A federal judge in the Southern District of Indiana erred when she determined that a claims adjuster from Ohio was fraudulently joined to a case that was transferred out of federal court in Ohio to Indiana, the 7th Circuit Court of Appeals ruled. The case also presented two issues of first impression for the Circuit.
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Social media sleuths find evidence, but admissibility requires authentication

May 8, 2013
Dave Stafford
What happens on Facebook stays on Facebook – forever – and attorneys conceivably run into risk if they fail to investigate pertinent posts, a judge suggested during a presentation about social media evidence.
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Taking them at their word

May 8, 2013
Marilyn Odendahl
The work of interpreters is exhausting, but vital to protecting individual rights.
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Maley: Updated series is valuable for practitioners

February 27, 2013
John Maley
As the practice has moved from law-firm libraries to online research on laptops and iPads, there remains a place for comprehensive, in-depth and practical treatises and practice guides. Since 1998, Westlaw’s Business and Commercial Litigation in Federal Courts has been just such a valuable resource.
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Badger: Using arbitration clauses to reduce potential liability risk

January 16, 2013
Steven Badger
In the first part of this column, I outlined the advantages and disadvantages of arbitration as an alternative to litigation in court and concluded that neither arbitration nor litigation is preferable in all situations. This second part provides more specific suggestions on when to use arbitration in certain high-risk, “bet-the-company” situations.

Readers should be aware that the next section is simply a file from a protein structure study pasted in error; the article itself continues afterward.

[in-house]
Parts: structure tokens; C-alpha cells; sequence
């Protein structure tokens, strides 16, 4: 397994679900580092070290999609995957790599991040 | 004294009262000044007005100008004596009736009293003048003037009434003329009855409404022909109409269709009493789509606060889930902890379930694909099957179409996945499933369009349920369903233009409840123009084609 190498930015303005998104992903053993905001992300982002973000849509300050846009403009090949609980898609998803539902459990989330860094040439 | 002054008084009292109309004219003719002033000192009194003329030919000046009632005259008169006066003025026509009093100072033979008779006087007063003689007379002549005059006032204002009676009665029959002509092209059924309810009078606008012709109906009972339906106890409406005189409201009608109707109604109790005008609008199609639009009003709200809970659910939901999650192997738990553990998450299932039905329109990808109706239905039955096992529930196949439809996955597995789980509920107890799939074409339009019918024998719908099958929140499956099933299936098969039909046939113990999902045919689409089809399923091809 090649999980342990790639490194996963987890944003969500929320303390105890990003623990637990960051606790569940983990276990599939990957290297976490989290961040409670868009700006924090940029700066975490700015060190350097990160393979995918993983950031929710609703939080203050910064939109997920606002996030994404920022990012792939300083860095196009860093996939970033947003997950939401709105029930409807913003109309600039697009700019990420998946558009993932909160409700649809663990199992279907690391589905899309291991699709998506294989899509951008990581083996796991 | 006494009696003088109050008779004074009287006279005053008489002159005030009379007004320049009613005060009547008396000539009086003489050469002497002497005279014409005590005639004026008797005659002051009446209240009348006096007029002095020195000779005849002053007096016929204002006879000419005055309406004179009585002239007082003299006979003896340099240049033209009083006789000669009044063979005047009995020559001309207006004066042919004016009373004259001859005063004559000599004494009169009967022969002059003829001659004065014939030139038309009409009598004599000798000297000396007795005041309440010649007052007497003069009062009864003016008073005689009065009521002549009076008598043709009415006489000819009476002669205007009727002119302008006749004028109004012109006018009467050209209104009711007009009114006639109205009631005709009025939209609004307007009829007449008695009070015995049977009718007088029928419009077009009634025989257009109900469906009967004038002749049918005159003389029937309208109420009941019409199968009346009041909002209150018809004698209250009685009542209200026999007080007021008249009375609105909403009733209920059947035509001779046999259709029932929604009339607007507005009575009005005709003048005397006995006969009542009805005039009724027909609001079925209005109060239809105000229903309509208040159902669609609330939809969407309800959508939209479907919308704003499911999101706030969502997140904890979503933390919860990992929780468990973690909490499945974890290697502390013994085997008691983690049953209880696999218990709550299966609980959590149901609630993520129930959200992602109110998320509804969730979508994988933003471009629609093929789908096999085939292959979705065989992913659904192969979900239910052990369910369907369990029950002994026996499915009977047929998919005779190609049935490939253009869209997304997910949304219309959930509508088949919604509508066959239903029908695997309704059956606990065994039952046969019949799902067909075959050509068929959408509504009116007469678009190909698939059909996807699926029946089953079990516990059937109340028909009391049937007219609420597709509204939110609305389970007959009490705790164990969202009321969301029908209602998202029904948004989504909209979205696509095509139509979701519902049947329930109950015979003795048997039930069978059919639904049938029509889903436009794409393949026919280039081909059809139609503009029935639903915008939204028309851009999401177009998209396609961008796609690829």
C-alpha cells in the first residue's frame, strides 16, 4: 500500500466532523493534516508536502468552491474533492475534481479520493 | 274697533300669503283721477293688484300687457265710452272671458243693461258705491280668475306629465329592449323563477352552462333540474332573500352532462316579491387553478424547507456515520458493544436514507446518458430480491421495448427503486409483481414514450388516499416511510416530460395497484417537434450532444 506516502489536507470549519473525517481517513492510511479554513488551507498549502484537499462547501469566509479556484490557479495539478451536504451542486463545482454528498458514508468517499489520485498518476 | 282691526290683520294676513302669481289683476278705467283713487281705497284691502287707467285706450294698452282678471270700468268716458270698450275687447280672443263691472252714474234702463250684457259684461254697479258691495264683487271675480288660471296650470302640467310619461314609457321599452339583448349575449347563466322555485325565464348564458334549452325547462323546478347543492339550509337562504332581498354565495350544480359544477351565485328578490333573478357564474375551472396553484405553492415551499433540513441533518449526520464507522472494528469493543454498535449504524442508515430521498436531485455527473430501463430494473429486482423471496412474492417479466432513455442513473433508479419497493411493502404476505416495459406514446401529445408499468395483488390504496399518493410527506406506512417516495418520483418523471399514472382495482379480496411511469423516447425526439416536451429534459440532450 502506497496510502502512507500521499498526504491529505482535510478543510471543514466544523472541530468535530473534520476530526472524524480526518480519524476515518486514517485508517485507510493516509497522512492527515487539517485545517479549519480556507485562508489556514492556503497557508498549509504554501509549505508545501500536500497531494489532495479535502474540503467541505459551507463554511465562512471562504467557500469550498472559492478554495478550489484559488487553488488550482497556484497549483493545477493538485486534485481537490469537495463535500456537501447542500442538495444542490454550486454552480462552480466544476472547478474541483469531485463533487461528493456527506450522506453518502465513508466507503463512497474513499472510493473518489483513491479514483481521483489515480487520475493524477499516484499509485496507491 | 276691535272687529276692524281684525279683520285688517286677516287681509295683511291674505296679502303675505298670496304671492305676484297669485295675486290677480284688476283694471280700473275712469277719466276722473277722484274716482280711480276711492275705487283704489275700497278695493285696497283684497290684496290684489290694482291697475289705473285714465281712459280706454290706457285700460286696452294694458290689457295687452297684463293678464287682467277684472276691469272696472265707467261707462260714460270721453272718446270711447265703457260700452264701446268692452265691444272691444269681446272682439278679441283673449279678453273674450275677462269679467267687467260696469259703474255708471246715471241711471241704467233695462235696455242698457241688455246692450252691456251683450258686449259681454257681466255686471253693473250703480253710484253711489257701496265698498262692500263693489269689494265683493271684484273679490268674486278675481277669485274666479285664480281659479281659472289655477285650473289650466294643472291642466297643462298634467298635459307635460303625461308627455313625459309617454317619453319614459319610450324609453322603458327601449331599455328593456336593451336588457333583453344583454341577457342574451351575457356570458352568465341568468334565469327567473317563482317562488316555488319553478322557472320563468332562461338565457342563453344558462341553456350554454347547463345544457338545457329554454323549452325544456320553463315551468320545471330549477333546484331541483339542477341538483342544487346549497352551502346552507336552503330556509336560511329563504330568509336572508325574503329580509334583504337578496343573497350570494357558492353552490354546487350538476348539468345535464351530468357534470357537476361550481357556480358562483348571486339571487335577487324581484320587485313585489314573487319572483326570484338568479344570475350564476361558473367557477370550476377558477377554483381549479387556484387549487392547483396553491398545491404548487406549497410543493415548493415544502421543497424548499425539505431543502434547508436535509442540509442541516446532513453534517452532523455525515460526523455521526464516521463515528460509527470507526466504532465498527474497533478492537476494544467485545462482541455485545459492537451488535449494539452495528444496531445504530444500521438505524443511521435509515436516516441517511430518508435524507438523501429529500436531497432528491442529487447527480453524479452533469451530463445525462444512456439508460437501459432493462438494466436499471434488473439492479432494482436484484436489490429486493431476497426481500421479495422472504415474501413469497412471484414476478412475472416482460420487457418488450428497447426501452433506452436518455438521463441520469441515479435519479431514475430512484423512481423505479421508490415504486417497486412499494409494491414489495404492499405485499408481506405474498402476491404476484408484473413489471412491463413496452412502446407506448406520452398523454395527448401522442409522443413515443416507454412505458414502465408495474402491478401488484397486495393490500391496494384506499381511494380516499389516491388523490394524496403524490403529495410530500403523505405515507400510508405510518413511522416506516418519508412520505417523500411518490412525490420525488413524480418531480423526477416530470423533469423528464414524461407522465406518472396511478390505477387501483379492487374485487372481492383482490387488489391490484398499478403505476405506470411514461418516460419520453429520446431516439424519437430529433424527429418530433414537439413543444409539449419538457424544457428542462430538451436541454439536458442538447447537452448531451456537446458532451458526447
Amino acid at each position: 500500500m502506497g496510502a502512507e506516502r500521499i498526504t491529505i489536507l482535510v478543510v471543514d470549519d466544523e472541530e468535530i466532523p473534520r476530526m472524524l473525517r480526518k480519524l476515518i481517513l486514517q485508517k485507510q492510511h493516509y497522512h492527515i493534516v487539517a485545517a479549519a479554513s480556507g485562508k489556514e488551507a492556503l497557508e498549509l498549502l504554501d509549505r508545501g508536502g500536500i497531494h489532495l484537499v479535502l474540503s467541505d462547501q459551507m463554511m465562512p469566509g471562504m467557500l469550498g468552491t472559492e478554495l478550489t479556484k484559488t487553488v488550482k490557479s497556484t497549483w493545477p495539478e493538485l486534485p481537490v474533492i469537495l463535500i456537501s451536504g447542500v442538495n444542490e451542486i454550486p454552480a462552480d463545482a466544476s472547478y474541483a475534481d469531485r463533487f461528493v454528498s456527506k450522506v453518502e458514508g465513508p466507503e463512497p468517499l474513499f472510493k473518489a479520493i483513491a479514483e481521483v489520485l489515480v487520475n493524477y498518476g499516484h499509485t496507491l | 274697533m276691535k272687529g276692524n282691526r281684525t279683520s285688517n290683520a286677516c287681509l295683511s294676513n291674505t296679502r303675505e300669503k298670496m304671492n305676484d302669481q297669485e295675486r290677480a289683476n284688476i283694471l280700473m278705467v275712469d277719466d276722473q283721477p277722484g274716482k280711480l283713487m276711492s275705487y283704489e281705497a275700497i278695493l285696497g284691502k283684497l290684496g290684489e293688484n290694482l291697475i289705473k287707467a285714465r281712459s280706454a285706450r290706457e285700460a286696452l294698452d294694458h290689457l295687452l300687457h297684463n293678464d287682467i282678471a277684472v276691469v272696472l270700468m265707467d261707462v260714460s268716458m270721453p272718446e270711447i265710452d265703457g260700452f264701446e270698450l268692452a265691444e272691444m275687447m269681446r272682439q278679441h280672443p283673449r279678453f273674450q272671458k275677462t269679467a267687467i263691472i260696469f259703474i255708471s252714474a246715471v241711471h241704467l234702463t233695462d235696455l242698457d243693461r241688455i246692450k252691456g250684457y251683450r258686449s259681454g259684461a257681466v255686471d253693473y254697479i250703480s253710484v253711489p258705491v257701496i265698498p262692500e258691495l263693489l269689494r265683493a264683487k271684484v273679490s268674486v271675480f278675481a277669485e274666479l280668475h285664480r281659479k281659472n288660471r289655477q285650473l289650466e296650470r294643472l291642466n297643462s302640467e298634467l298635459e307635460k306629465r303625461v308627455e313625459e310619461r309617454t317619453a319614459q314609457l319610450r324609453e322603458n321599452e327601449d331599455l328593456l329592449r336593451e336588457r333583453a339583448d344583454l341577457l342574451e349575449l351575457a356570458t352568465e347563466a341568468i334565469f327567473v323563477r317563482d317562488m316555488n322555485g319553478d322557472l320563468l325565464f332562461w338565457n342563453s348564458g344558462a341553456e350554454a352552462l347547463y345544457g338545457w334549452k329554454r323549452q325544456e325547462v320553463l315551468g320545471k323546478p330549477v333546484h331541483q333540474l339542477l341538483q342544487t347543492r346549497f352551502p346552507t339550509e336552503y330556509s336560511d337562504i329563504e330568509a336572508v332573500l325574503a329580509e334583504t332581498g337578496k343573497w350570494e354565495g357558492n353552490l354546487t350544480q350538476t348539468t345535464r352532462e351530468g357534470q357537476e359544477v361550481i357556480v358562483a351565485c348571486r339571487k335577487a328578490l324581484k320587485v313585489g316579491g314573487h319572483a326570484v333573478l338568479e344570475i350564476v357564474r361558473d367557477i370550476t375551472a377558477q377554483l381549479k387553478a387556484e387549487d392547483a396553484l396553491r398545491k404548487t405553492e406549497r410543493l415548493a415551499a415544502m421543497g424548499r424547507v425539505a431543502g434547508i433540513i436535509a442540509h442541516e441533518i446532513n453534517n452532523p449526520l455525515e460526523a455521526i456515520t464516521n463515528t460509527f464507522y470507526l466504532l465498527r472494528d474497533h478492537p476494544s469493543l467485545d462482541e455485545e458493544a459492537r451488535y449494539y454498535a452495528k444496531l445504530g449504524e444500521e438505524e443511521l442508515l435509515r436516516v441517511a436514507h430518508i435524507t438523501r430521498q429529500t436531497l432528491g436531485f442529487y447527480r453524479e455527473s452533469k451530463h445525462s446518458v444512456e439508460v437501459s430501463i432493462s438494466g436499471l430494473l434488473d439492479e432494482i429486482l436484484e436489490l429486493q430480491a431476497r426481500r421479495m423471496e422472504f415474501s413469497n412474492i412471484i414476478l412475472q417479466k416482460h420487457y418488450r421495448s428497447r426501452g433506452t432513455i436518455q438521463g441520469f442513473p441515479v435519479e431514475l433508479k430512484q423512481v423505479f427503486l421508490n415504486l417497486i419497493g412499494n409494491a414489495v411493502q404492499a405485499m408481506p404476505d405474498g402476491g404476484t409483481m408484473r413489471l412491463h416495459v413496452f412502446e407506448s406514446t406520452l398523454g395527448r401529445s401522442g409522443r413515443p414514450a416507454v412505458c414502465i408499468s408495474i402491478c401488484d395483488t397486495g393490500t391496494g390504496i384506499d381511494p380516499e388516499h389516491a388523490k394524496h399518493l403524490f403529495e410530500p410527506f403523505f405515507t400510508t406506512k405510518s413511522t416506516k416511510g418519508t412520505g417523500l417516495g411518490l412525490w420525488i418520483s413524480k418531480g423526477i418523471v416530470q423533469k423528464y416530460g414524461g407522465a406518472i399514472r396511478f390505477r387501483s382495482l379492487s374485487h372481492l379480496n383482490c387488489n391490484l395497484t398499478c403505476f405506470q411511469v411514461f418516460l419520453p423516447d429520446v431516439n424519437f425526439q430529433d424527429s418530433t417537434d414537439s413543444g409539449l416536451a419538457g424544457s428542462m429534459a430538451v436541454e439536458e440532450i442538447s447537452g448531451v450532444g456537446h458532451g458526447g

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Badger: To arbitrate or litigate, that is the question

January 2, 2013
Steven Badger
In my world of dispute resolution, one of the most basic questions is whether a particular business dispute should be resolved in arbitration or in a court of law. Like many of the questions I am frequently asked by clients, there is no simple answer that fits all occasions and situations.
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Attorneys discover predictive coding

October 10, 2012
Marilyn Odendahl
In the world of searching for relevant documents in the recesses of email inboxes and hard drives, a new high-tech tool has appeared that, despite causing trepidation among some attorneys, will likely become commonly used during the discovery process to tame the growing volumes of data.
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Nordstrom: Book offers little insight for experienced trial attorneys

October 10, 2012
Rodney Nordstrom